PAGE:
Trust among collaborating firms enables information sharing between them. In business activities, sharing of prompt, reliable and real-time information among partners is critical in helping them make strategic decisions on operations, products or structures (Montoya-Torres & Ortiz-Vargas, 2014). Sharing of information among collaborating businesses not only helps businesses in the chain to create more visible and predictable demand in the system, but is also easier to implement compared to the conventional customer-specific control processes (Lotfi, Mukhtar, Sahran, & Zadeh, 2013). Trust, therefore, makes the inter-firm flow of information as seamless as possible so that businesses along the chain become more responsive to changes in the market such as fluctuating demands or changing customer preferences (Montoya-Torres & Ortiz-Vargas, 2014). Since trust between collaborating firms engenders in all actors the responsibility of upholding utmost good faith in all dealings. Therefore, companies at lower levels who are in direct contact can collect crucial data that help suppliers in the higher levels forecast market trends. The resultant visibility of the market helps in reducing delays in serving orders or excessive supply (Holweg, Disney, Holmstrom, & Smaros, 2005). A trustworthy supply chain thus improves the traditional methods of weighting market behavior through primarily relying on orders sent by the retailer. Eventually, a well-coordinated supply chain that is managed with utmost trust helps in removing delays in translating demand and eliminates unnecessary uncertainty throughout the business ecosystem (Lotfi, Mukhtar, Sahran, & Zadeh, 2013).
Collaboration in supplies chain results in inherent power asymmetry. This asymmetry arises from over-reliance one firm that having more resources becomes more powerful than the rest (Simatupang, Wright, & Sridharan, 2004). In such a possible scenario, trust and perceives risks become essential in ensuring that the power imbalance serves the general interests of the other businesses in the ecosystem as opposed to suppressing their autonomy (Montoya-Torres & Ortiz-Vargas, 2014). Through mutual trust, influential companies in the chain that are well endowed with resources will use such wealth to conduct market research, transform the general nature of supply chains, disseminate critical decisions necessary for planning within the other enterprises and strengthening the ideals of their collaboration (Simatupang, Wright, & Sridharan, 2004). Trust also orients firms in a chain to select the appropriate information-data sharing technologies and techniques that benefit all partners (Montoya-Torres & Ortiz-Vargas, 2014).
According to Natour, Kiridena, and Gibson (2011), trust among collaborators is essential because the current business environment is challenging and organizations need to control internal sources of competitive advantage and struggle for harness synergies in various supply chains. Agency theory should also be used in the collaboration and interrogation of the supply chain when enhancing operational performance. The current business environment is very competitive. Thus, it is essential for one to have trust with the collaborators of supply chain performance. The collaborative supply chain also plays a significant role in the problematic manufacturing environment. Although operating in supply chain helps an e retailer to achieve higher operating advantages, it is essential to gain trust among the collaborators (Inaam, Abderrahman, & Yasmina, 2016). Some of the essential things to consider in a collaborative supply chain include goal congruence, information exchange, cooperative communication, resource sharing, and decision synchronization.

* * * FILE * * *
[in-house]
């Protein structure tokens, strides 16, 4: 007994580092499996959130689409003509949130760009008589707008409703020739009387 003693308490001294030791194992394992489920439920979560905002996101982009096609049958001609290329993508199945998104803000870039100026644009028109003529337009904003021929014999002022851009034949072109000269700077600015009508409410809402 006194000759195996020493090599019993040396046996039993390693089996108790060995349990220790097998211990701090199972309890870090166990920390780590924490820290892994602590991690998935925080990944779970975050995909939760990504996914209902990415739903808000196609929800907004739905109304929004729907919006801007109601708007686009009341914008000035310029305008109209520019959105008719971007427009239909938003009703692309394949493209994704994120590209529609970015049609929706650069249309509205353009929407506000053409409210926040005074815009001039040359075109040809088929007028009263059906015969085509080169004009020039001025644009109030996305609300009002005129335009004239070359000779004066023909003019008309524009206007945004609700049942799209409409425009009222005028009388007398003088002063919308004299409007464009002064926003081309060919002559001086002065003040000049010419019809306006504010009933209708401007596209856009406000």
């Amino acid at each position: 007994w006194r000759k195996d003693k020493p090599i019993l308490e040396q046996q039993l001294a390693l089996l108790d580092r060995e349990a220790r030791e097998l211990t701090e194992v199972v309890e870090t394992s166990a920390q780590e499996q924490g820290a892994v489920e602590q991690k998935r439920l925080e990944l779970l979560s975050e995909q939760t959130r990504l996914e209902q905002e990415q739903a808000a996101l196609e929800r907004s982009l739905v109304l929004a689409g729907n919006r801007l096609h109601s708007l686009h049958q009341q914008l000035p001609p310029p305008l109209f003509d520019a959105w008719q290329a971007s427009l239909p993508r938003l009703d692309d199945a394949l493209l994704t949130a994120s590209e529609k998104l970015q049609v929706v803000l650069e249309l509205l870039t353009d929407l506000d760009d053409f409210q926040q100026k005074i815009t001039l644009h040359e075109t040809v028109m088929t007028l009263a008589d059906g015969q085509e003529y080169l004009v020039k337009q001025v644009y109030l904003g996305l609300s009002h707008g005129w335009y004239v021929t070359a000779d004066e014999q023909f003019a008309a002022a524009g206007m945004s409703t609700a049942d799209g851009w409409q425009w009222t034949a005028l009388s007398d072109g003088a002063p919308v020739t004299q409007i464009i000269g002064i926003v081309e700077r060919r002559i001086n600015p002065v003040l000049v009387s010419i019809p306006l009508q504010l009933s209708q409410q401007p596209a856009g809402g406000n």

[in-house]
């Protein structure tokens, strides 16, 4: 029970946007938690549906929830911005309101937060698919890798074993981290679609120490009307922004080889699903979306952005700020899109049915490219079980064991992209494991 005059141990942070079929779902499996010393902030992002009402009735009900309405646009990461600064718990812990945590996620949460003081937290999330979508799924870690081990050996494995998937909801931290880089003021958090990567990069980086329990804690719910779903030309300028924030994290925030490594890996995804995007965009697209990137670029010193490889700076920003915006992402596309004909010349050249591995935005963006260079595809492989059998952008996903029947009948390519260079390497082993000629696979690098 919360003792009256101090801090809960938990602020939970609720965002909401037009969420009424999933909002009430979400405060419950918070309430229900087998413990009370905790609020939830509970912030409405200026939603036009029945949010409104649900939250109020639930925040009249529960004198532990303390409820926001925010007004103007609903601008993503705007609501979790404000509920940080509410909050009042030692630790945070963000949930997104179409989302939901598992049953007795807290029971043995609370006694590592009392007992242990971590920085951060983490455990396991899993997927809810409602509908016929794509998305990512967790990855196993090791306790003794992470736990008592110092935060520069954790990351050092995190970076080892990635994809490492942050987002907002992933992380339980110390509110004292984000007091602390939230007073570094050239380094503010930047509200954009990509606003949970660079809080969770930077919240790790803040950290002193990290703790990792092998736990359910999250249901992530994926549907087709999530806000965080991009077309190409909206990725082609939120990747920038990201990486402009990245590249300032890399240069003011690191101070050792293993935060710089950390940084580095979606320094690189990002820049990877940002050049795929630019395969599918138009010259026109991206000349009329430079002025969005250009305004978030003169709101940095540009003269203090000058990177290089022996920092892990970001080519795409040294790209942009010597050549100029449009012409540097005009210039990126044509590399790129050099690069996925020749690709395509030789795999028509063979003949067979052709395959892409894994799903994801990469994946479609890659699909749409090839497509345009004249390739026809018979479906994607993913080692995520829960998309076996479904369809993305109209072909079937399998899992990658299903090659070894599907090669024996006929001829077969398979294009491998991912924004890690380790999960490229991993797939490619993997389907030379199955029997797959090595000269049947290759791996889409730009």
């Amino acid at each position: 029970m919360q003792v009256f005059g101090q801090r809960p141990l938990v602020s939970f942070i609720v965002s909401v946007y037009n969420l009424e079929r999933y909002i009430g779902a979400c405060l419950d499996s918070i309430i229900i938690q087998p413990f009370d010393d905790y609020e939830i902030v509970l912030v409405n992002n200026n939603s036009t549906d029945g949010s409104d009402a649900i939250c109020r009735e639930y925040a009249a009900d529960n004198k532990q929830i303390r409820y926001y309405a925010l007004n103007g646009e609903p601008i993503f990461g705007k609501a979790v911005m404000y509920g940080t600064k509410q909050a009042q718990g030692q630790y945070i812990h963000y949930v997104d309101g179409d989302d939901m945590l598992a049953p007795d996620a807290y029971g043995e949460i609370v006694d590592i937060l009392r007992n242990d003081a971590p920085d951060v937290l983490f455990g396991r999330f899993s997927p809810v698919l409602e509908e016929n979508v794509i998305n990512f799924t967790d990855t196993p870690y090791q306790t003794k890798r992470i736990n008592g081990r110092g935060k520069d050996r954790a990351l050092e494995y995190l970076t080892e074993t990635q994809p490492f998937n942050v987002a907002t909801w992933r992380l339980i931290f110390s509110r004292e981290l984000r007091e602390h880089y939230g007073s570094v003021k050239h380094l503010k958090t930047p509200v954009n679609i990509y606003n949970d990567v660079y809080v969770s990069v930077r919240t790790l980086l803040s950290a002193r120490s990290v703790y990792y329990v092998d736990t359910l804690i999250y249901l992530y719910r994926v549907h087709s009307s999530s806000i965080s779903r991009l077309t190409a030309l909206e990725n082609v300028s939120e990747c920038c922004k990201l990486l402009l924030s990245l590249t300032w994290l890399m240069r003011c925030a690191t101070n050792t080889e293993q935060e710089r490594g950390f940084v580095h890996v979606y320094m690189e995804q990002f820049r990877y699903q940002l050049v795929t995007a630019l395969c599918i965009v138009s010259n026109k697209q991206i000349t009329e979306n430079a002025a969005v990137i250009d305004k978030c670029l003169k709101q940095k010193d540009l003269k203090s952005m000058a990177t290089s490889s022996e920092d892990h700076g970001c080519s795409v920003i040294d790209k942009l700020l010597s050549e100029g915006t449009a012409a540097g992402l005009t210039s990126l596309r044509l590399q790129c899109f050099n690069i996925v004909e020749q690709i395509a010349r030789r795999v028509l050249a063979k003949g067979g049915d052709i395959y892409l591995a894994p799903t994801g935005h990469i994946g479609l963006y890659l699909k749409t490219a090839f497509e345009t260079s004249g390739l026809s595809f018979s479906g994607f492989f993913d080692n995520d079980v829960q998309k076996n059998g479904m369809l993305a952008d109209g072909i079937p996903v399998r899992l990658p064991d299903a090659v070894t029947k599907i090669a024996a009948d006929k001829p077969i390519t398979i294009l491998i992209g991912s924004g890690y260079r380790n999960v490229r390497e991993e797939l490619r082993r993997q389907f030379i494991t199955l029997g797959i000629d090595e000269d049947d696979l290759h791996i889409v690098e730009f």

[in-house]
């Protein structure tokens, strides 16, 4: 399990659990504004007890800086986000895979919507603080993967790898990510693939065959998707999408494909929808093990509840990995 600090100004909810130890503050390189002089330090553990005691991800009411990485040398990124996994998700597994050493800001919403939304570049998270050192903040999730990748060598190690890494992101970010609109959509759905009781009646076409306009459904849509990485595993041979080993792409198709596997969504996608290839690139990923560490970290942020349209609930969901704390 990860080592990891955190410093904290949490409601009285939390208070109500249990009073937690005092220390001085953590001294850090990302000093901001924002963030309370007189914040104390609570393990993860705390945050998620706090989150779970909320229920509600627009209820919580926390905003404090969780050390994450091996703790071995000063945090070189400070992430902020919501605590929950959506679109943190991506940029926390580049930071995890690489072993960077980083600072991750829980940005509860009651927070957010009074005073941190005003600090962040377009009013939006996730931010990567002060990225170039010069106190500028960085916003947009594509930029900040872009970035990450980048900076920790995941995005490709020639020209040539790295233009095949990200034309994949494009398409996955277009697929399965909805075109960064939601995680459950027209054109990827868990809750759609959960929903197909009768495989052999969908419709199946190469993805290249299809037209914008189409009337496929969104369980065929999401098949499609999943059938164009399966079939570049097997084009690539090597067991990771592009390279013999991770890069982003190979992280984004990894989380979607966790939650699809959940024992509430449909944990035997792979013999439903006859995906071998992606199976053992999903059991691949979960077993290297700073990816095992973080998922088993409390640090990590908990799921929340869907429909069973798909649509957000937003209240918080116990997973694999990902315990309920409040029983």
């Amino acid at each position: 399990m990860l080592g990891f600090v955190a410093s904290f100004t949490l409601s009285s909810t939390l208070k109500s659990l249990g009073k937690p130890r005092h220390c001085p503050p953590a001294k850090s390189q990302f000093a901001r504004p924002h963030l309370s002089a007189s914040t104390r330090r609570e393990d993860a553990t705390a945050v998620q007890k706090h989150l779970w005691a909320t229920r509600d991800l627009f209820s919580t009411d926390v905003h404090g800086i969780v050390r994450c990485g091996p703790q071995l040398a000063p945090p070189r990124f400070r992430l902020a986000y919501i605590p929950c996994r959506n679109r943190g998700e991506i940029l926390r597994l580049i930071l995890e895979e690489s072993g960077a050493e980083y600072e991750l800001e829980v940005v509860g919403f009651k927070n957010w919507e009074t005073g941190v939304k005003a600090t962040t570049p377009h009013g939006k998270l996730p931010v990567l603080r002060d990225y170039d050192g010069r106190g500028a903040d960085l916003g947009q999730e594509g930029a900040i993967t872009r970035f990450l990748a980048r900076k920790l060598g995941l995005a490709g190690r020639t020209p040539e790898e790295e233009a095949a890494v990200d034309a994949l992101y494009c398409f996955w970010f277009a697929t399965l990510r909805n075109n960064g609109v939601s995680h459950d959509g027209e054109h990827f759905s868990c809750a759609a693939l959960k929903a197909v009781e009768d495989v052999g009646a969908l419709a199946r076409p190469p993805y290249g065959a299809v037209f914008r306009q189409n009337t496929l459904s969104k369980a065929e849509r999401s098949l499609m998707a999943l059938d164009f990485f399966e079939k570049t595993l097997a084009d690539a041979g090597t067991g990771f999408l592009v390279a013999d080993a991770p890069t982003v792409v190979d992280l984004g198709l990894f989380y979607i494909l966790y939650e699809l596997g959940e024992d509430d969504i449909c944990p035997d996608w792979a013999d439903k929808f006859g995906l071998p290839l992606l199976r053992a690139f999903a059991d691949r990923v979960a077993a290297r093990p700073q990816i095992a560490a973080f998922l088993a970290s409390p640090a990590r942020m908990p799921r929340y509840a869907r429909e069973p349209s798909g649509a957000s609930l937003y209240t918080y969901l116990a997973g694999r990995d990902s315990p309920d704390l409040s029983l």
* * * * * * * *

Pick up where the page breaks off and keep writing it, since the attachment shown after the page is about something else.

In E retail, it is crucial for one to gain trust among the collaborators. However, it is also significant to get the appropriate collaboration that will enhance the required order winners, which result in the improved business outcome (Banchuen, Sadler, & Shee, 2017). Furthermore, cost and quality firms should create an operational collaboration to help achieve resource efficiency. Having trust among the collaborators in the supply chain management in e retail is significant as it helps in achieving innovation and market improvement (Banchuen, Sadler, & Shee, 2017). Furthermore, the opportunity provided with digital marketing in the making a profound rationalization in buying supplies is turning to be indispensable in competition among companies considering the positive effects of reducing the costs incurred by the firms adopting e-procurement (Piera et al., 2014). Furthermore, e-procurement, e-collaboration, and e-supply chain can only be successful if there is trust among the collaborators.
In the current world, technology has redefined the parameters of engaging in business. It is opening doors for new opportunities, and many obstacles are coming using IT tools in business (Khan, Ahmad, & Abdollahian, 2013). The supply chain also regarded as one of the core focuses on the emerging technology in the current days. Companies are also looking for revenue using the emerging digital tools (Khan, Ahmad, & Abdollahian, 2013). Things have become easier for many businesses as people can order online and the goods are delivered. Therefore, it is essential for a company or an individual conducting business to have trust among the collaborators. By having trust that the right goods will be delivered then business will be able to maximize its services and profit. Trust is also essential in every business as it helps in driving supply chain integration.
In the past, companies have been able to...